Maybe swallowed whole, by a giant muskie, while angling on the Wisconsin River? I can see Daniel Day-Lewis, reprising the Robert Shaw role as Quint, except this time as Mike McCarthy, as the remake of "Jaws" is set in northern Wisconsin! The master thespian would have to gain about 100 pounds for the role, gorging on cheese curds and beer, but I think he'd enjoy the challenge! Think of the contribution that the sacrifice of Rodgers could make to the cinema! Somebody send him a rod and reel!

39
by Karl Cuba :: Tue, 12/08/2015 - 4:14pm

Wouldn't Killer Beaver Attack be a better sequel? The plot is that it's after Rodgers' wooden leg...

40
by Will Allen :: Tue, 12/08/2015 - 5:12pm

Box Office!

50
by mehllageman56 :: Tue, 12/08/2015 - 8:35pm

So why didn't Rodgers star in 'Zombeavers'? Perhaps they couldn't afford him with that budget?

52
by Jerry :: Tue, 12/08/2015 - 9:24pm

He couldn't get insurance.

37
by MilkmanDanimal :: Tue, 12/08/2015 - 3:35pm

This sounds like the sort of thing that could only be tested empirically. Sounds like it's time for a Packers team outing to the Milwaukee zoo.

Oh, stop whining, Aaron. It's for science.

32
by mehllageman56 :: Tue, 12/08/2015 - 2:53pm

As a Tampa fan, you really need Cam Newton on meth to stay away from Jameis Winston.

This is Cam Newton. This is Cam Newton with cable. This is Cam Newton with cable and two kilos of cocaine.

41
by Vincent Verhei :: Tue, 12/08/2015 - 5:24pm

"a 28-yard game-winning touchdown to DeSean Jackson" - I must have missed that,

Proofreading: The Sam Bradford comment is surrounded by COM MENTS.

Errors have been fixed. Thank you.

Vince: I'm curious how close Brandon Marshall was to the top 5. Twelve catches on 13 targets, almost all of which were successful as I recall. I think there was one catch for no gain,or maybe a couple yards. I guess only one TD hurts, as do the opponent adjustments.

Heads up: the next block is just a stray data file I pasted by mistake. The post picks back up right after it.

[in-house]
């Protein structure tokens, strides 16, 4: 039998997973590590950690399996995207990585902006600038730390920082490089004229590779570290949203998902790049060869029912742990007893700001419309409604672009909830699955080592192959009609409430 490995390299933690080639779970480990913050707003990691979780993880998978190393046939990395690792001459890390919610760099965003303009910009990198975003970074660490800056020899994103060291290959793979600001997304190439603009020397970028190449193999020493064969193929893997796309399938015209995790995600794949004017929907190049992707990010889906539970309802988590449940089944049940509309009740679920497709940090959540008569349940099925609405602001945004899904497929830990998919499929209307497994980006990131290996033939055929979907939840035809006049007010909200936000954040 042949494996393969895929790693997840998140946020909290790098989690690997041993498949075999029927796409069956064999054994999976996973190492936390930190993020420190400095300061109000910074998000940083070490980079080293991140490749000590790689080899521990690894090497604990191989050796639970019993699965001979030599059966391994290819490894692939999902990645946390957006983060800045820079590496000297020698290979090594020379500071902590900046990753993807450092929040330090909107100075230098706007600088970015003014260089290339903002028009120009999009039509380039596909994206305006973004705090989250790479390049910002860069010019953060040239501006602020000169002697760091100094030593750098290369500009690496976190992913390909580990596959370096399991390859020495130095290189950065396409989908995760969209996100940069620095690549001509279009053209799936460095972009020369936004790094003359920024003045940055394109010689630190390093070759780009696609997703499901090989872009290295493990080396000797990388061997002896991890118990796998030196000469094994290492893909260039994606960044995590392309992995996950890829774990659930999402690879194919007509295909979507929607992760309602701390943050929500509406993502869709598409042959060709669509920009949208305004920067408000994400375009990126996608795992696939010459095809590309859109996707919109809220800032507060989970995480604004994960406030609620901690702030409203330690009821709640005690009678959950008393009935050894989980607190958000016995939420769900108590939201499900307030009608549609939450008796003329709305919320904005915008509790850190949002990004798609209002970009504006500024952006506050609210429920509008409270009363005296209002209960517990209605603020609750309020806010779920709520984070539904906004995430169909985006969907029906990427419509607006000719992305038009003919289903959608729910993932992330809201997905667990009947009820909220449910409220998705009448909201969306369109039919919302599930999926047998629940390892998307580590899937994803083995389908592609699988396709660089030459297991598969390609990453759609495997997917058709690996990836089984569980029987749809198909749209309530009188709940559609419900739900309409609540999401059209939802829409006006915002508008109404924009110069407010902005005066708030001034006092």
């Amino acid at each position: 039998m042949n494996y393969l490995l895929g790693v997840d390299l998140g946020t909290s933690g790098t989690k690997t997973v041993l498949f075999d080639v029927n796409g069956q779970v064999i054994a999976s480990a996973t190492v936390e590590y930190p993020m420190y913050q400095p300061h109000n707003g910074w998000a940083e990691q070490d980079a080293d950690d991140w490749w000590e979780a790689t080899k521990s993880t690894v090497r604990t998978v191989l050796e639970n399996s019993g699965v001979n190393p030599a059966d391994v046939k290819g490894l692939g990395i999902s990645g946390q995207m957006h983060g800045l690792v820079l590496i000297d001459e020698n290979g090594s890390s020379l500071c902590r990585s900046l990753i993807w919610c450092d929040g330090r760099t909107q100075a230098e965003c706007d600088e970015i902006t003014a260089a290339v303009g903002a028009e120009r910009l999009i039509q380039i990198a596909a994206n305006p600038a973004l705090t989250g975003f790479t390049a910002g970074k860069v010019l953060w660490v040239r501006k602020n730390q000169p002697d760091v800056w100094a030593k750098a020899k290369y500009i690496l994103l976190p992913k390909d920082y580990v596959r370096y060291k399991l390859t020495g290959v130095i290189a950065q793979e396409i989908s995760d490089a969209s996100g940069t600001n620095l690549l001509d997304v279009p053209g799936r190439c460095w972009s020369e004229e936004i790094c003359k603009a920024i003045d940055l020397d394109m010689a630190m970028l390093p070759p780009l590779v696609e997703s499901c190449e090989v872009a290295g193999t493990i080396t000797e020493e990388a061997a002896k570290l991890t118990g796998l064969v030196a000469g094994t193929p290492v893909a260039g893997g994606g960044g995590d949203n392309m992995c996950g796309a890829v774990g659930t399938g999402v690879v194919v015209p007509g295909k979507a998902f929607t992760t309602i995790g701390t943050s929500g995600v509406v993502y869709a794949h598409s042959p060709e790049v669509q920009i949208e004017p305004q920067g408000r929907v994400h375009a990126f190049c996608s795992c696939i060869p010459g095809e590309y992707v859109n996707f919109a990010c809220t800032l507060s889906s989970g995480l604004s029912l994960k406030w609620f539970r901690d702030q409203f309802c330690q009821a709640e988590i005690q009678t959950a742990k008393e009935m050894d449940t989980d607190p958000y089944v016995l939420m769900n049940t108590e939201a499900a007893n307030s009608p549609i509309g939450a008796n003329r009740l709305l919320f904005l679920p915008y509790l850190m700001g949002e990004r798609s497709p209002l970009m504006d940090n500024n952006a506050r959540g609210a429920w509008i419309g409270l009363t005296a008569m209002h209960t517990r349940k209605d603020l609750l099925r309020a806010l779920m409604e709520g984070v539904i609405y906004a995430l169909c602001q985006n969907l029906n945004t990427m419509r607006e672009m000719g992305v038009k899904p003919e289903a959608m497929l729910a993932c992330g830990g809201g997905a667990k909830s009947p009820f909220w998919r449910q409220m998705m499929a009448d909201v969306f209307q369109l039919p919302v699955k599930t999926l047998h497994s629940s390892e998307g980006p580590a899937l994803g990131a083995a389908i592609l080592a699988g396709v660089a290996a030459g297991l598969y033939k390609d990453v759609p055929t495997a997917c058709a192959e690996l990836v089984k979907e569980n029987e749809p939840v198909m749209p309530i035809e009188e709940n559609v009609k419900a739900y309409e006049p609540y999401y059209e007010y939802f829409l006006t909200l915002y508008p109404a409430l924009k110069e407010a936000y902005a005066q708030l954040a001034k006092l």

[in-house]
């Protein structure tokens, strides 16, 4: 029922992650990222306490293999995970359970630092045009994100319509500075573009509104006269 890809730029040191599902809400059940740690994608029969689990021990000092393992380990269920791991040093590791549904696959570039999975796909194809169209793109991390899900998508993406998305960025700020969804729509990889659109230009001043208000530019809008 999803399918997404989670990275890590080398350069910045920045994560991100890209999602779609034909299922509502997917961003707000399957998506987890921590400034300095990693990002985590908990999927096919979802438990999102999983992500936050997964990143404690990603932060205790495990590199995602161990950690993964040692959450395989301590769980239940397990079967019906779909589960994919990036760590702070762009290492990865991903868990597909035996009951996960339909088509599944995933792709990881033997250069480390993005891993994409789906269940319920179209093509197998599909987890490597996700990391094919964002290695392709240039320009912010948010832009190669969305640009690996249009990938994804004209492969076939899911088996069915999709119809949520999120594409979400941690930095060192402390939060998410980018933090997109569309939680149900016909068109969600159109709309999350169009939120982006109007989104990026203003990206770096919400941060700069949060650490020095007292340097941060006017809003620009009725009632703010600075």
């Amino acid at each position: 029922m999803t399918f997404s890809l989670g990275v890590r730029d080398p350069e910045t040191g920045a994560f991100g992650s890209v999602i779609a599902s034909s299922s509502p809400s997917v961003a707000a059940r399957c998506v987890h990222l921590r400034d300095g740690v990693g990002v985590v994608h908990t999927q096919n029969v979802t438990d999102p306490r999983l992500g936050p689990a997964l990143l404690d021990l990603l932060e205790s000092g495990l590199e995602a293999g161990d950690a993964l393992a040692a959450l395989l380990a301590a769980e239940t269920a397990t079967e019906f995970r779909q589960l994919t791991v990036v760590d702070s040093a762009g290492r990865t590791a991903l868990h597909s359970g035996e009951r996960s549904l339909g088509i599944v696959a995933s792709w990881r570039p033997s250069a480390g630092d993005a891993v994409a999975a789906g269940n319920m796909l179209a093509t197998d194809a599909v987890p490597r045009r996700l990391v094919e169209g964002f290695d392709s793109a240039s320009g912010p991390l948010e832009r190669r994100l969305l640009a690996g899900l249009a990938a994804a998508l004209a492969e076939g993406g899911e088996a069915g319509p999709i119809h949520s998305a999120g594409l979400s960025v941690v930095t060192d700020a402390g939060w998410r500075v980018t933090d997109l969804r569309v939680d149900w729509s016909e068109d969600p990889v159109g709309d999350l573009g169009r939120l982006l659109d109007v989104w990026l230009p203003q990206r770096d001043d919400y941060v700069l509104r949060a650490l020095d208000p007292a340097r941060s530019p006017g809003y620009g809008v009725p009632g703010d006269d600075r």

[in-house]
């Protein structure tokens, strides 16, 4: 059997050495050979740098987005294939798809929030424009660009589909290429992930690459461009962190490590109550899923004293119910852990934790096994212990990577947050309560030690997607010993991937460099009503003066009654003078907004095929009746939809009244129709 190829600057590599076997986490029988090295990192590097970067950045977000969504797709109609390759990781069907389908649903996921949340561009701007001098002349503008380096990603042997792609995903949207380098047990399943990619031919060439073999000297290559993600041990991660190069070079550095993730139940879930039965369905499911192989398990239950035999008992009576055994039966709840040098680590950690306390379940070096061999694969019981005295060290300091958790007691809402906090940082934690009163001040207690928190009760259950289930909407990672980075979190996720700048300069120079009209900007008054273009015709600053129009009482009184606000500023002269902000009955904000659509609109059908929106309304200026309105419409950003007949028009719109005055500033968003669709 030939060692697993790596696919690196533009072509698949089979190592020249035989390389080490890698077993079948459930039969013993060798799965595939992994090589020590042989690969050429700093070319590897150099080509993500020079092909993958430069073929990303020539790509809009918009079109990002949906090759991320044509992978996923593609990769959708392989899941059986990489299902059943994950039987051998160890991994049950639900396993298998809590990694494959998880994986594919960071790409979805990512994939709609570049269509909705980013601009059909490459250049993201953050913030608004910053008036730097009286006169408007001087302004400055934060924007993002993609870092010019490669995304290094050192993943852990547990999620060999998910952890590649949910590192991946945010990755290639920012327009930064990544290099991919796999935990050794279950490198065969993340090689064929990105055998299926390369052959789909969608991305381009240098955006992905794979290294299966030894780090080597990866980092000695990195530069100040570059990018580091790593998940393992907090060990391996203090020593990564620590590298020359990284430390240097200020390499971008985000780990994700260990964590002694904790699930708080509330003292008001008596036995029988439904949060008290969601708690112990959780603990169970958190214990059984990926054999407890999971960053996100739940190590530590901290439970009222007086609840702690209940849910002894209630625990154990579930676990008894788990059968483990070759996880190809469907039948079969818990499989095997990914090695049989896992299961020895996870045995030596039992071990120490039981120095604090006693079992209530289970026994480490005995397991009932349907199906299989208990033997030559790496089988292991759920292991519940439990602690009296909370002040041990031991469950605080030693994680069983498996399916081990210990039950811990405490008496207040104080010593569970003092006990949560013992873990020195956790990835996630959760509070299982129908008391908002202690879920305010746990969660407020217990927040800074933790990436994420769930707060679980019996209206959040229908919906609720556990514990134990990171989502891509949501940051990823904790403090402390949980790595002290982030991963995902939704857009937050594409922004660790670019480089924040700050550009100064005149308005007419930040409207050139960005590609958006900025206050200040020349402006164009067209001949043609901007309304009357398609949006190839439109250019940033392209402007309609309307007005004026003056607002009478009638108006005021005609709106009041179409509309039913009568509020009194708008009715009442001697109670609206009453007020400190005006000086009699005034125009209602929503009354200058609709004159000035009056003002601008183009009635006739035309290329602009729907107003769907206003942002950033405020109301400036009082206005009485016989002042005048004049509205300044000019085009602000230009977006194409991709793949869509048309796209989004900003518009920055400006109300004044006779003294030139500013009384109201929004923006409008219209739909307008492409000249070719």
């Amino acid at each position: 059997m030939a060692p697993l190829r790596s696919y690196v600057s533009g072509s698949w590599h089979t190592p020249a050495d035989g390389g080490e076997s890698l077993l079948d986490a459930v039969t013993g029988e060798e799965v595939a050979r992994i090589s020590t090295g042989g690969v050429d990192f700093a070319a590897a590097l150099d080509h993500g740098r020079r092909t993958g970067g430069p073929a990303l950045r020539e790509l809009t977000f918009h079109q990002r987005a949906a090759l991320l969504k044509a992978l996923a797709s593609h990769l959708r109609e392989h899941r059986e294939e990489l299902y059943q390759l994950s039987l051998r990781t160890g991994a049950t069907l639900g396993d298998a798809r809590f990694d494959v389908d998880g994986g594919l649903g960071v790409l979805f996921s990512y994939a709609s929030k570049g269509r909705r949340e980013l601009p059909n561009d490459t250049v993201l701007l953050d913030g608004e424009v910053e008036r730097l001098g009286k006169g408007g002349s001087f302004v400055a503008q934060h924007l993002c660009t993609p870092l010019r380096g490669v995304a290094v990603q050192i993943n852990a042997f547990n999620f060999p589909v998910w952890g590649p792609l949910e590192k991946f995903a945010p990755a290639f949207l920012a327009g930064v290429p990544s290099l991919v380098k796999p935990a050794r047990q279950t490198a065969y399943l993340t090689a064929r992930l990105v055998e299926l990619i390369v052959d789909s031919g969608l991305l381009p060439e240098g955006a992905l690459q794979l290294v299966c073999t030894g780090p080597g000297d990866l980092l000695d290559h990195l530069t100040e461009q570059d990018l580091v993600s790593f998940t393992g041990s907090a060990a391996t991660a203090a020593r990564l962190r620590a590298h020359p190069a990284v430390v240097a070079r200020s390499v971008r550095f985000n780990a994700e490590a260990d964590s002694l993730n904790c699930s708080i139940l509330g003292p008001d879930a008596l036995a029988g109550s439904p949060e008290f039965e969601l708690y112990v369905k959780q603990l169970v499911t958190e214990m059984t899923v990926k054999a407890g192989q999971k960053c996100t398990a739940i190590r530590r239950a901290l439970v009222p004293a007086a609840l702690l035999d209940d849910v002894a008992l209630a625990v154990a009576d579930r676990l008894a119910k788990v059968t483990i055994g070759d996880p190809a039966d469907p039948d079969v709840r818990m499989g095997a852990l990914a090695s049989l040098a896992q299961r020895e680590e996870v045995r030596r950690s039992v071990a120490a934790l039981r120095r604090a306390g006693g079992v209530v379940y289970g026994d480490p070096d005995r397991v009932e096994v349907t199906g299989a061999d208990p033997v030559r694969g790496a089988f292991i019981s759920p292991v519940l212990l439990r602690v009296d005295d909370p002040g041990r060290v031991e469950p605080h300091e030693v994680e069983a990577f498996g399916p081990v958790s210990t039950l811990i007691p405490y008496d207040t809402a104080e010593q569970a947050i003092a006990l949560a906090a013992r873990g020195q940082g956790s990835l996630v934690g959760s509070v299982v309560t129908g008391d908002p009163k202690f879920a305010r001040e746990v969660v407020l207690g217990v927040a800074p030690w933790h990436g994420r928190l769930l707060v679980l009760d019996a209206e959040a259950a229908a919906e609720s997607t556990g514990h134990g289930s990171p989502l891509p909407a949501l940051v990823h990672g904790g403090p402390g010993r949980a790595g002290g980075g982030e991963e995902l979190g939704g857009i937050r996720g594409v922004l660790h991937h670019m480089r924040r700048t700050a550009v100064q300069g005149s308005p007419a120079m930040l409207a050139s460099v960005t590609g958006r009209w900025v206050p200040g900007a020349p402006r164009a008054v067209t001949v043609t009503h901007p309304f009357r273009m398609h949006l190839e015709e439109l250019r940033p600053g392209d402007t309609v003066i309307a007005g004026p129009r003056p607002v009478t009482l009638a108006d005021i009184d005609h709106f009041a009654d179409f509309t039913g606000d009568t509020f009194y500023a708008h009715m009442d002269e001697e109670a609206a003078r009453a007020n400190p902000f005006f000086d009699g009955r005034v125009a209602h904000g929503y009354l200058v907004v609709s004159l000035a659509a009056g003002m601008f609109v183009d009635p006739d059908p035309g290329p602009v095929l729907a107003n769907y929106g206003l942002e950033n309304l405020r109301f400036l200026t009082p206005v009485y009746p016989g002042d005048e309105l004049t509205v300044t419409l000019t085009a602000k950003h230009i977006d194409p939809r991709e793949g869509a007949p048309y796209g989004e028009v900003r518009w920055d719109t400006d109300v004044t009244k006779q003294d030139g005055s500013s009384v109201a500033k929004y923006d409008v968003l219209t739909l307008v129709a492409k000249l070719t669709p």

Tenth. Only 10.1 yards per target (everyone else in the top ten was higher), just the one touchdown, only one third-down conversion. A very good day, just not top-five.

You can probably tell given all the negative numbers up there that QB runs are inefficient, and these numbers are understated given that a QB run can't be for negative yards (if it is it's recorded as a sack not a run).

This conclusion is terribly flawed. QB runs are actually very efficient plays (in part because failed QB runs usually get marked down as sacks).

Your average offensive play in the NFL this season has gained 5.65 yards, with a success rate of 42.3 percent, getting a first down 28.7 percent of the time.

Your average QB run has gained 6.09 yards, with a success rate of 59.7 percent, getting a first down 42.6 percent of the time.

The problem is, for team DVOA, QB runs are compared to all other offensive plays. For the DYAR and DVOA of individual quarterbacks, QB runs are compared to other QB runs only. So it's quite possible for a quarterback run to go down as a good play for a team's DVOA, but a bad play for that quarterback's DYAR. I think that's what's screwing up your regression analysis. Plus there are different baselines for average and replacement level... just a lot going on here.